Warning from local superintendents
As superintendents of Barry County school districts, we feel it is our duty to share some thoughts on the pending legislation of Senate Bill 26, sponsored by Senator Will Kraus of Lee's Summit. This bill has passed by a veto proof margin of 23-11 in the Missouri Senate.
According to the Missouri Division of Budget and Planning, SB 26 will result in a reduction of $104 million in the state budget funds this next fiscal year. Then reduce an estimated $664 million in funding in five years. Proponents of the bill indicate the reduction in taxes will result in an improved economic and financial condition throughout the state that could lead to increased revenues which will offset these predicted reductions.
What happens if it does not? And what impact do the revenue reductions have on our local funding of services, including our schools?
Here are some facts about funding from Missouri kindergarten through 12th grade public schools:
1) In 2005, the state legislature enacted a new foundation formula as the previous formula could not be adequately funded. Despite the enactment of a less expensive formula, funding for Missouri public schools is already $620 million below the required funding level determined by the latest foundation formula.
2) Transportation funding has been reduced by close to $70 million since fiscal year 2009.
3) Parents-as-Teachers (PAT) funding has been cut by 60% since 2009.
4) Your local Barry County school districts have made reductions in staff, programs, services and continue to plan for federal reductions through sequestration.
Despite these funding cuts, our school districts have made significant gains in test scores in the last five years, but the calls for additional accountability continue to rise. School districts are required to do more with less financial resources.
New testing requirements will require districts to make significant upgrades in their technology. The call continues for districts to prepare students to meet the challenges as they enter higher education and the workforce. The Missouri Commissioner of Education has set a goal for our state to be in the top 10 states in the area of student achievement by the year 2020; a goal which your districts are working toward, but cannot do it without adequate funding by the state of Missouri.
Some legislators argue that increased funding does not mean increased student achievement or better schools, but from our experience and by working with teachers and parents, we realize that doing more with less does not lead to increased learning opportunities either. There is only so much cutting you can do without having a significant impact on the quality of education our students receive.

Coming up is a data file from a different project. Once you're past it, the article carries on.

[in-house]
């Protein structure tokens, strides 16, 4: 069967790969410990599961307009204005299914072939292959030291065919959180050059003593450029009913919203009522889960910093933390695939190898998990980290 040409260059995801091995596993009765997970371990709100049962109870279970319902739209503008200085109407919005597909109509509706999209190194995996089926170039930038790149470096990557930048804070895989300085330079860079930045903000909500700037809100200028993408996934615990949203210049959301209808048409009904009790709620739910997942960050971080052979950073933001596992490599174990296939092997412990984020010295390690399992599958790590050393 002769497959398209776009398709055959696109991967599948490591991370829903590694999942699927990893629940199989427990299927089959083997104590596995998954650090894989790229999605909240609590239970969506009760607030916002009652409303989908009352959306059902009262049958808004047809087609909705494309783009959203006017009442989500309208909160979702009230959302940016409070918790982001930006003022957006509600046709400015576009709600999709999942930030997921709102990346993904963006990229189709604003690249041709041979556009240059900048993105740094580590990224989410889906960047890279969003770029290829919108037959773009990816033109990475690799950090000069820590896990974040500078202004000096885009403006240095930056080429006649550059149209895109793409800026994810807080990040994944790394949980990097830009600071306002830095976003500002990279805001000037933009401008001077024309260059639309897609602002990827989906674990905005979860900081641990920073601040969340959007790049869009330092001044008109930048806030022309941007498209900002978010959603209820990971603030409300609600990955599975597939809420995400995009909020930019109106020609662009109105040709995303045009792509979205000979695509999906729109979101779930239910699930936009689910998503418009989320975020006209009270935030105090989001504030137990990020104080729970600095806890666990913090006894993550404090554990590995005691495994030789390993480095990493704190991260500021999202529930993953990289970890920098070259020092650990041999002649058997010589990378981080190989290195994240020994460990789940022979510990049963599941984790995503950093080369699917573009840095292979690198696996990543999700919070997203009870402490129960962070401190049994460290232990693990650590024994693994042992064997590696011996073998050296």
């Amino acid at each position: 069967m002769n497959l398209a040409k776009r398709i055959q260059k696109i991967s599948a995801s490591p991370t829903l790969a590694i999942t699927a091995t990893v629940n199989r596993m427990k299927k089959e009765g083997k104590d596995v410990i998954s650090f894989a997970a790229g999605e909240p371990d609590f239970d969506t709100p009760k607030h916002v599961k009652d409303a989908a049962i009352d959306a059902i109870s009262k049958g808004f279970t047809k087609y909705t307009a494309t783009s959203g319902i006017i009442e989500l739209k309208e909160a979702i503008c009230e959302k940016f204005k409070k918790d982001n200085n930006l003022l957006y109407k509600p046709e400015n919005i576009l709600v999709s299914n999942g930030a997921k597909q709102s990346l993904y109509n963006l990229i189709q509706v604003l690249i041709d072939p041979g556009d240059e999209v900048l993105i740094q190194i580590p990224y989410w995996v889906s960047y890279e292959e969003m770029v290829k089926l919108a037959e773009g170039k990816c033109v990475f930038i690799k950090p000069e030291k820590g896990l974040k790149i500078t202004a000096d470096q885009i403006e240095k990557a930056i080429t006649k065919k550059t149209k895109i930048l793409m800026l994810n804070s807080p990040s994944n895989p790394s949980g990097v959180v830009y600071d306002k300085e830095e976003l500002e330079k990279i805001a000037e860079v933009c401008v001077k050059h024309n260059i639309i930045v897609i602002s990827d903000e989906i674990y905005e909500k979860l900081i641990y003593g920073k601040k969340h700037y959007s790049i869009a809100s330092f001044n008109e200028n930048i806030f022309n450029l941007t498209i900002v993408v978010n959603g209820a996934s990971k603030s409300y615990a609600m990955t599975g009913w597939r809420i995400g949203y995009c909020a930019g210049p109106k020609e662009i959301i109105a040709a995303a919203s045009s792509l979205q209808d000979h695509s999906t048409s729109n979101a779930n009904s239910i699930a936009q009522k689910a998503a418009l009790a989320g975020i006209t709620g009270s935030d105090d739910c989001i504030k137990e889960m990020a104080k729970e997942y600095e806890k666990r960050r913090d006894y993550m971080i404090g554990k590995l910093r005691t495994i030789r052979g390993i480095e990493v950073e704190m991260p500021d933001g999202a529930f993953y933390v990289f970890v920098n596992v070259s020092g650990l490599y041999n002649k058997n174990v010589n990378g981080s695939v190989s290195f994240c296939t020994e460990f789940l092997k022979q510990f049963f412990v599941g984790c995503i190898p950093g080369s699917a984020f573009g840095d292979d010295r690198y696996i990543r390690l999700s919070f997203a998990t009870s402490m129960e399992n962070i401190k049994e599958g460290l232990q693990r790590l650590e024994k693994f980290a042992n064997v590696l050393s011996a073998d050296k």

We hope our legislators are not chasing after the Kansas model for all of the wrong reasons. Reducing taxes can be very appealing. We believe most people are in favor of lower taxes, but at what cost to local programs, services and opportunities for our children?
Please ask yourself how the funding gap will be filled if this type of legislation is passed. Better yet, ask your legislators to consider that question before voting to approve Senate Bill 26 or other similar measures. How do they propose to fill the hole in public school funding or other government services that we all depend upon? If we have such a large budget shortfall in the budget already, won't this bill exacerbate the problem?
We all enjoy good roads, dependable law enforcement, emergency and fire services, and great schools; all programs dependent on state and federal funding.
If, as many people suggest, quality public schools are by themselves a strong economic development tool, then what kind of a message does continued reduced funding give? Economic development in this area depends on great schools. Eroding the efforts that our teachers and students work so hard to achieve by choking the life from our local school districts is inappropriate.
The education of our students is the most important job we have in our society. Please think of that when discussing this bill and other legislation that impacts your local schools in Barry County and across this state.
Brad Hanson, Monett School District
Bob Walker, Southwest School District
Lance Massey, Wheaton School District
Ernie Raney, Exeter School District
Steve Chancellor, Purdy School District
Richard Asbill, Cassville School District